Transport CommitteeWritten evidence from Catherine Hunt (DAT 43)

I am a 50 year old woman and I have had osteo-arthritis in my knees for the past six years. This affects my ability to stand and walk. I have to use a walking stick at all times.

I live near Brighton, which has an excellent public transport network, but despite this, there are often many obstacles to my being able to safely access public transport.

Obstacles Include the Following

Many bus shelters do not have seats, including my nearest bus stop. This means that I have to wait in extreme pain or walk slowly and painfully a few minutes further on to a stop which does have seats.

Bus drivers sometimes do not wait for me to sit down once I am on the bus. I cannot balance if standing on a moving bus, and I am always worried that I will have a fall.

Sometimes disabled bus seats can be occupied by people who are not disabled, and it is then down to me to ask them to move—sometimes they don’t. In the past I have had to get off a bus at the next stop because of this. Bus drivers have to concentrate on driving the bus, so they are not in a position to arbitrate in a situation where disabled seats are taken by non-disabled people.

Brighton has disabled-friendly buses, but mystifyingly their new design of buses no longer have grab rails where the disabled seats are. I need to hold on to such rails to help me balance while I sit on the moving bus and to help me stand up from my seat. As these are not available in the new buses, I sometimes have to hold onto a complete stranger just to be able to balance and stand up.

Travelling at rush hour or after the schools have finished is quite frightening for me, as I never know whether I will get a seat and I am always worried that I will have a fall.

Getting off buses is potentially hazardous. I have to wait for the bus to stop completely before being able to stand up and I always have to hope that the driver is willing to wait for me.

Drivers do not always lower the automatic step on the bus, so it becomes difficult and painful to stop down onto the curb.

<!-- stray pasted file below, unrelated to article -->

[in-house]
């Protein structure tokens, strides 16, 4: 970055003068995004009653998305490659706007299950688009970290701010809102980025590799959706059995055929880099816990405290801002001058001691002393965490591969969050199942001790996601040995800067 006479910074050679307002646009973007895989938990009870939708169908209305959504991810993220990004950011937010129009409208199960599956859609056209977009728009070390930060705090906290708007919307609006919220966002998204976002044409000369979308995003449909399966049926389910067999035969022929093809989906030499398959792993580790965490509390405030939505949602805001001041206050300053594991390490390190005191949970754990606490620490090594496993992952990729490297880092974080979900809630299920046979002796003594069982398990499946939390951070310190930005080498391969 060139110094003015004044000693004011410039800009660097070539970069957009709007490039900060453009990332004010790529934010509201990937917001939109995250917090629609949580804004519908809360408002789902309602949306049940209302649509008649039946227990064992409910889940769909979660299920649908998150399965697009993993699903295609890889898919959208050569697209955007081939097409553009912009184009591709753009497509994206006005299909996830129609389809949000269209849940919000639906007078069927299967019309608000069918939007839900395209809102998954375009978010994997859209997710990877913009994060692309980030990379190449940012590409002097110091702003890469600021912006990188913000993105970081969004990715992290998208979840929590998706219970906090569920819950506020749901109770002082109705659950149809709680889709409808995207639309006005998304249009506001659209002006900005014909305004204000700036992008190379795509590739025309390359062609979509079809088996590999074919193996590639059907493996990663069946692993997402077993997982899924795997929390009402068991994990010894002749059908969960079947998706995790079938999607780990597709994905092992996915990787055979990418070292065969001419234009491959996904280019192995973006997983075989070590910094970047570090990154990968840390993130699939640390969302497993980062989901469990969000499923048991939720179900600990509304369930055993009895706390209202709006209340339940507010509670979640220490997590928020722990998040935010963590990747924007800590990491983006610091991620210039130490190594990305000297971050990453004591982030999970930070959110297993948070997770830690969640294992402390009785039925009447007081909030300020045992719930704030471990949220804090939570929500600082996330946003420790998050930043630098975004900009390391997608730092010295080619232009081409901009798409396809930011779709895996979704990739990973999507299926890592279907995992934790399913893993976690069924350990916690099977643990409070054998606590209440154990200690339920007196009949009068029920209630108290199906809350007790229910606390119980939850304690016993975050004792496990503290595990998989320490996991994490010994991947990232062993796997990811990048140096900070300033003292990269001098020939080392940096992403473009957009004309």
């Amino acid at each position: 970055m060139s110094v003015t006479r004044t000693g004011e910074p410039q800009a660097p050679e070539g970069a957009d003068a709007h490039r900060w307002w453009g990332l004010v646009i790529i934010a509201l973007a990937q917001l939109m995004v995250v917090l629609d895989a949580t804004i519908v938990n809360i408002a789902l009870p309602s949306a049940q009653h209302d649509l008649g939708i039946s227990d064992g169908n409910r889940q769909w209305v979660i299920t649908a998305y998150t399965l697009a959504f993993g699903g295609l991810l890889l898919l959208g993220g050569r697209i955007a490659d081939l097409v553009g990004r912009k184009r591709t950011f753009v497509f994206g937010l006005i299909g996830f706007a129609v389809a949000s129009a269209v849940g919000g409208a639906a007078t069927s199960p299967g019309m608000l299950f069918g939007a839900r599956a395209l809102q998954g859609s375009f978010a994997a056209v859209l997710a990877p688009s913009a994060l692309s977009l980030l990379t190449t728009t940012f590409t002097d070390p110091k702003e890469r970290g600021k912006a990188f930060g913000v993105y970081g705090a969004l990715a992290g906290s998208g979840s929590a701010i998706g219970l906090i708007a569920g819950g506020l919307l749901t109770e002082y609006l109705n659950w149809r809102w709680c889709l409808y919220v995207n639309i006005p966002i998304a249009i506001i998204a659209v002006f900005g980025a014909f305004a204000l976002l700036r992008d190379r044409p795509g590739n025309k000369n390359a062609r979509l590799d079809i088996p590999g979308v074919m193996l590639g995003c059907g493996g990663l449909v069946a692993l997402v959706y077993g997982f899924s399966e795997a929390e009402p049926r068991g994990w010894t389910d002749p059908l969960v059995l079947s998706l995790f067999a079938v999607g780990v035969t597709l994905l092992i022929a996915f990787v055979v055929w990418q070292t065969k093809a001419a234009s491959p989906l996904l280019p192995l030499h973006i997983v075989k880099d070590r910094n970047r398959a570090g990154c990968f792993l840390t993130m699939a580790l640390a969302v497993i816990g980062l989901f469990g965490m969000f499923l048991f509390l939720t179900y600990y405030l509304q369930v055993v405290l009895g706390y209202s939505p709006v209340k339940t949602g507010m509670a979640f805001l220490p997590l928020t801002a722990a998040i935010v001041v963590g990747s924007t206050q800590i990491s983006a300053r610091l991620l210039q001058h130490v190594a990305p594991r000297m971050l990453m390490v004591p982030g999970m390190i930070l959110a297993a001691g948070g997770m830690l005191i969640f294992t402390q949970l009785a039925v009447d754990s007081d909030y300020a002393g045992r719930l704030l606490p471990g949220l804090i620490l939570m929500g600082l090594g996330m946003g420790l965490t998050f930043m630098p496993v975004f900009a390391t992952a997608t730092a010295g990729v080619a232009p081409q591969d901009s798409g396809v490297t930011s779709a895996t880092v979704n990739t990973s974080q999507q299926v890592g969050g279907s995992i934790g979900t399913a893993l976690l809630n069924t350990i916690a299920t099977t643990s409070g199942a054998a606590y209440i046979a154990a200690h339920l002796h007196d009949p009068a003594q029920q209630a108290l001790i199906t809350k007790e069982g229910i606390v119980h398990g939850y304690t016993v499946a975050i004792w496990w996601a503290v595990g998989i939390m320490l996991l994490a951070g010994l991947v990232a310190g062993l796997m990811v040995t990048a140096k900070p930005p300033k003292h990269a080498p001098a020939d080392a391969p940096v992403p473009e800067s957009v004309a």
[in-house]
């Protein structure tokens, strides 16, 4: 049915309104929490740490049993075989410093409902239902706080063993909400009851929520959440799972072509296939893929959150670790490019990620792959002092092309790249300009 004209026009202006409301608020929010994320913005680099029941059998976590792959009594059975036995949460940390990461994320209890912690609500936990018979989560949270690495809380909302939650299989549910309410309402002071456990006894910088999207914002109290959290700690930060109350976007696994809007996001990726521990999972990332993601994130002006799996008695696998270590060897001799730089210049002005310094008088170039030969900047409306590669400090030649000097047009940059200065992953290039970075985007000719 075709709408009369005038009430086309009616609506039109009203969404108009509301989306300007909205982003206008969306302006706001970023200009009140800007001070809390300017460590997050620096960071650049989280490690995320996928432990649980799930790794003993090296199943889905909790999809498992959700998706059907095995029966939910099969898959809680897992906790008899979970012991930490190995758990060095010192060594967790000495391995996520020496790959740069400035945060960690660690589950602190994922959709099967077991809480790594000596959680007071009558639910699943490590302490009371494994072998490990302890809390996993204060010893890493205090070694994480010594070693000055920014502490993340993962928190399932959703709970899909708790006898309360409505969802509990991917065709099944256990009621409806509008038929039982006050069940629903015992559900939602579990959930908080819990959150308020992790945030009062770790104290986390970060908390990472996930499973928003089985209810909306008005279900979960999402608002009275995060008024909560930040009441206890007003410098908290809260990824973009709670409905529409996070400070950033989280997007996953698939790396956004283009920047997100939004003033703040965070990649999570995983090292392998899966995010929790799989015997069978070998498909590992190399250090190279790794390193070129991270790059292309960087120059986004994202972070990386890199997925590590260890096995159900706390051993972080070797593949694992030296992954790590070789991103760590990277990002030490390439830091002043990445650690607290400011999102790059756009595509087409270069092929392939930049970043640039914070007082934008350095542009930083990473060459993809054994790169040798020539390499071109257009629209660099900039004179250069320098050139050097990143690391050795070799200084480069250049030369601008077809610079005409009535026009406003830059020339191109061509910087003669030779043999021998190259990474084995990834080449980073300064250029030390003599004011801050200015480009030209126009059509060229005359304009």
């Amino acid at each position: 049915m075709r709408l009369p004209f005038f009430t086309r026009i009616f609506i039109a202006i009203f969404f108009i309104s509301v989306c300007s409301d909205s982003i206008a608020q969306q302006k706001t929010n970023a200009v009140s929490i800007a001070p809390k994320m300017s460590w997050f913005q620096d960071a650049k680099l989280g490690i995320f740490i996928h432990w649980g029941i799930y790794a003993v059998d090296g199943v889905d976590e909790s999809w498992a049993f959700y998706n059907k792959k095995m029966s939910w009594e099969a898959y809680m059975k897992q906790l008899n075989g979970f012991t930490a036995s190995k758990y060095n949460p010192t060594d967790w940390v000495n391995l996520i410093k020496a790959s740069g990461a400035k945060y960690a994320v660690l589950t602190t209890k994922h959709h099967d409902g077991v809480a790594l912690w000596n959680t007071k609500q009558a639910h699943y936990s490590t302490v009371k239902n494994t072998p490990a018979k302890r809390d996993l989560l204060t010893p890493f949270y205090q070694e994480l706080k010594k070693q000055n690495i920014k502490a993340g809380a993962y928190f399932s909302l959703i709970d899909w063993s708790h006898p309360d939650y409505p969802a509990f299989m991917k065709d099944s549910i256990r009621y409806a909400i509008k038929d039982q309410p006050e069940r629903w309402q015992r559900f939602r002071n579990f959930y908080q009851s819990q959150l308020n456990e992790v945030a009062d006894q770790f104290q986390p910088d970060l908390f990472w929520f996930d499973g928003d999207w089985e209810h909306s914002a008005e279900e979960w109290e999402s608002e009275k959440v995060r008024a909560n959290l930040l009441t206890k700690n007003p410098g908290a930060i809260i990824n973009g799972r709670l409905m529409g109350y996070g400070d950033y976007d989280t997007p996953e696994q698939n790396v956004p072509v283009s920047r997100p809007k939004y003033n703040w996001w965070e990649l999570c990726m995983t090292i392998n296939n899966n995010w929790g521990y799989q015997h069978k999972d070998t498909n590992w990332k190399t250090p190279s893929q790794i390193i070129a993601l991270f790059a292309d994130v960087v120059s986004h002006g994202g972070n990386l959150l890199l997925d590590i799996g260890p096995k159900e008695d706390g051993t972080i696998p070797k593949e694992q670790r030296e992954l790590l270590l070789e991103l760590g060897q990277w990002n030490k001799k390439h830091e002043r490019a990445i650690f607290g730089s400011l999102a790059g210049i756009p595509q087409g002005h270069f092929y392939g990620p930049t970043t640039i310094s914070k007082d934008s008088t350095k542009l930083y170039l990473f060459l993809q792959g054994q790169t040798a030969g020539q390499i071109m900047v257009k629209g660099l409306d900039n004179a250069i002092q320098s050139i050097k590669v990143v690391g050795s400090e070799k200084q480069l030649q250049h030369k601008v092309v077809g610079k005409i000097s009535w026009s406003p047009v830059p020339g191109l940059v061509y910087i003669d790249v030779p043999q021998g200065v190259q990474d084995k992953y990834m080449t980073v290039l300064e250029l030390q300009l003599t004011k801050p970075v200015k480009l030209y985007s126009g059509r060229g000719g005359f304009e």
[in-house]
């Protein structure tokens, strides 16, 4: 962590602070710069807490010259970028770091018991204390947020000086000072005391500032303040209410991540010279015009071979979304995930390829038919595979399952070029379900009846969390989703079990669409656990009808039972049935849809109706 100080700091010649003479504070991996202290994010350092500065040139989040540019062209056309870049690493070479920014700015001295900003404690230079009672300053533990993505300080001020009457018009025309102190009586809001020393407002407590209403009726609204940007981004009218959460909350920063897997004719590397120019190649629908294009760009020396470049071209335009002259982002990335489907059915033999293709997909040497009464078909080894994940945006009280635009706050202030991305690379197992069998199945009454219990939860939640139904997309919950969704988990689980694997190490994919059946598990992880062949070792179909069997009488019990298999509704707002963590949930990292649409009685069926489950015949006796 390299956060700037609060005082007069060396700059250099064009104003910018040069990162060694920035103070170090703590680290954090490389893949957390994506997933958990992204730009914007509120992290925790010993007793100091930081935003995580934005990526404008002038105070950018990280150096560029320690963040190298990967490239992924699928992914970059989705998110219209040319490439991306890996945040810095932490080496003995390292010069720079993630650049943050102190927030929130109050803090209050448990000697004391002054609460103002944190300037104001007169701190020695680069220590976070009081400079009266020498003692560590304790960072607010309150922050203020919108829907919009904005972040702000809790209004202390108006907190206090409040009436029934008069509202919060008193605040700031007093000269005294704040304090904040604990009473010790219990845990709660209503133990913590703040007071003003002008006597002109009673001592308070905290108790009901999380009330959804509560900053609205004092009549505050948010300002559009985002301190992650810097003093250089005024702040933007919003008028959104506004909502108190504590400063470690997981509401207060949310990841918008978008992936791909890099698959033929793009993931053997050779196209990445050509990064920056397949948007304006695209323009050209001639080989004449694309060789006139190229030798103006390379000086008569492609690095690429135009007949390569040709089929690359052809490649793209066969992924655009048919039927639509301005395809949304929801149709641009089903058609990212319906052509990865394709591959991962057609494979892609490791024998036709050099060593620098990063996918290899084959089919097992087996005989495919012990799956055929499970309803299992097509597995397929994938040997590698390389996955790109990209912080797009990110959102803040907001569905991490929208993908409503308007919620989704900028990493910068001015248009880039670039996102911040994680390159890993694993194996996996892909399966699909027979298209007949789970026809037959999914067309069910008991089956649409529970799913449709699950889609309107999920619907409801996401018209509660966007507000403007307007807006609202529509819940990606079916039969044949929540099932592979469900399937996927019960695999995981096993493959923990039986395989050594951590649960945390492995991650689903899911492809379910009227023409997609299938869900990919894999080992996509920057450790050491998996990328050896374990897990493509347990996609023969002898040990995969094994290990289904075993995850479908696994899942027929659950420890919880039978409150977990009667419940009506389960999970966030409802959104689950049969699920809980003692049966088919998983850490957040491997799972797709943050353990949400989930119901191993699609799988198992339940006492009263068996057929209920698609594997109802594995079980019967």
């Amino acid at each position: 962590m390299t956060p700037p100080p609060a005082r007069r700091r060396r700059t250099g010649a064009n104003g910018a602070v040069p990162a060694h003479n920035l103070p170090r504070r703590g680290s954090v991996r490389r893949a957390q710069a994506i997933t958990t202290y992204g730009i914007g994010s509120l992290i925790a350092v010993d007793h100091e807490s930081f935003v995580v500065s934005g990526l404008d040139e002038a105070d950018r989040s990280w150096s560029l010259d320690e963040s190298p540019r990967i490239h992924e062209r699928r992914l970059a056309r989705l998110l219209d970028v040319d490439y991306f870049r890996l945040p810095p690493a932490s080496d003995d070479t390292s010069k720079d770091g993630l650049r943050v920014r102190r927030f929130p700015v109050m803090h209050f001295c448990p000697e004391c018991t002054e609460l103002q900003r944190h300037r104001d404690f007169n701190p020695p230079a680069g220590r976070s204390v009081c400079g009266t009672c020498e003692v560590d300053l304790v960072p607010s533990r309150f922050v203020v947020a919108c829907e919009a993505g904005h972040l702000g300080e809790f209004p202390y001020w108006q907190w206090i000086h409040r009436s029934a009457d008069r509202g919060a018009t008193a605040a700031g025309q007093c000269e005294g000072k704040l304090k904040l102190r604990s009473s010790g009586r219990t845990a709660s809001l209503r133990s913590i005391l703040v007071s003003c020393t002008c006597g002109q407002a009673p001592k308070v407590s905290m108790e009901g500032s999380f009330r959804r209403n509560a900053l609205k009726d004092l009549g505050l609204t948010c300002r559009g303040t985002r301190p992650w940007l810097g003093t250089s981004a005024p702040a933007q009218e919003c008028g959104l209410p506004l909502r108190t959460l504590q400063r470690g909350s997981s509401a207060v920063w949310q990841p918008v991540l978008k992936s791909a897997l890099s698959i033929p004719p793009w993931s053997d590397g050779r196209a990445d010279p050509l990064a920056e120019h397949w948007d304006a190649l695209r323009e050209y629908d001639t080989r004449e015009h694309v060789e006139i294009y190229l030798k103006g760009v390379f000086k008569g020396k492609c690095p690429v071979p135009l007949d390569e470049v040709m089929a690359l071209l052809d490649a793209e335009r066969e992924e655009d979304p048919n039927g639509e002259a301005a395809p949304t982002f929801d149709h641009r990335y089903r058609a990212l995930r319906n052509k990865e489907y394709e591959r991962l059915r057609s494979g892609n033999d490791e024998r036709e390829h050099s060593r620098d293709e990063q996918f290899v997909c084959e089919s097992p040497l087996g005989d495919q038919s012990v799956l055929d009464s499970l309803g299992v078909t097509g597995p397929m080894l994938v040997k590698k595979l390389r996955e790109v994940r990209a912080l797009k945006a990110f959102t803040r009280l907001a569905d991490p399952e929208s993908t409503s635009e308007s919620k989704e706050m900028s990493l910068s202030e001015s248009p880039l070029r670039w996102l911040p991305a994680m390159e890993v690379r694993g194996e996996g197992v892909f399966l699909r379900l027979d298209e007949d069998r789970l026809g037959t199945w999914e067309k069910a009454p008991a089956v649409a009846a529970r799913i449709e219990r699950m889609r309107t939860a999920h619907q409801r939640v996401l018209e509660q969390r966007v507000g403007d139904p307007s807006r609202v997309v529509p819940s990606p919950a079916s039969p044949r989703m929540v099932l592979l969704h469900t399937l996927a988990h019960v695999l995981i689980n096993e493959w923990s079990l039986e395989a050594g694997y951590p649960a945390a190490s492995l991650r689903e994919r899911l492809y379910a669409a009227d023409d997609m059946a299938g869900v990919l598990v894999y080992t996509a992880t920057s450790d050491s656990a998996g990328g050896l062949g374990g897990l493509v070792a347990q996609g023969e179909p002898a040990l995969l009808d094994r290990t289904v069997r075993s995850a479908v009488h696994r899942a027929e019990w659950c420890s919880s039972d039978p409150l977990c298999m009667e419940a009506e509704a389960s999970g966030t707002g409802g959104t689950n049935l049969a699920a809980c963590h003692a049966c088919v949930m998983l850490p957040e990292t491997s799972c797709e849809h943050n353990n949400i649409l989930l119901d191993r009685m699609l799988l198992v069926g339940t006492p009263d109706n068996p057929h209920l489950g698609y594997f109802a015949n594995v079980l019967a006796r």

Trains—the disabled seats are often occupied by non-disabled people. In the past I have had experience of asking someone to move and they have refused, so I have had to stand.

Train stations can be problematic if there are no seats free on the station. I have had a few situations where I have asked an able-bodied person to give me their seat, and have been refused.

For many years my local station has had no working ticket machine, which means that I have to stand in a long queue at my destination station (usually Brighton) and pay there. I

have also on occasion been told by staff that it is my responsibility to go and find the guard on the train to pay my fare (even though I have pointed out that I have a disability and can’t physically do this).

Good Things Include the Following

Electronic signs which show real-time information.

Shelters with seats.

Buses with steps the driver can lower.

Trains with working ticket machines.

Being able to buy my travel smart card online has made it much easier for me to be able to use the buses, as I no longer have to balance, while holding my walking stick and trying to get change from my purse.

My ideal situation would be that I would like to have access to a more joined-up system, where, as is the case with London, my travel card could access both the bus an train. At the moment I have to choose which to use. The trains are excellent, and my local station is about 5 minutes walk from my home. However, I am not able to access its steps and bridge, which means that if I choose to travel to Brighton, I can only travel back from there, not into Brighton. Having an integrated transport system would mean that I could choose to use the bus or train, as I feel necessary.

Public transport is expensive for me. I do not claim benefits, so I have to pay full fares. Because of my disability I am not able to work full-time, so the cost of public transport often feels prohibitive when I have to take into consideration all the potential obstacles.

I am a member of my local Green Party, and I am very aware of the importance of being

able to choose public transport over the car. However, the reality for me is that public transport is increasingly difficult, and I increasingly find myself isolated at home. I have a car and a disabled badge, so it is often safer and cheaper for me to drive my car, with all the ramifications that this has for life on our planet.

Driving to Brighton, my nearest city, is particularly undesirable because of all the traffic, parking restrictions and the cost of car parks, which are often not close to where I want to be. As a result I tend not to attempt the journey—it is much easier to stay at home and shop online. Brighton is a wonderful place to shop and eat, but because of the lack of an integrated transport system, it is unfortunately increasingly inaccessible to me.

January 2013

Prepared 13th September 2013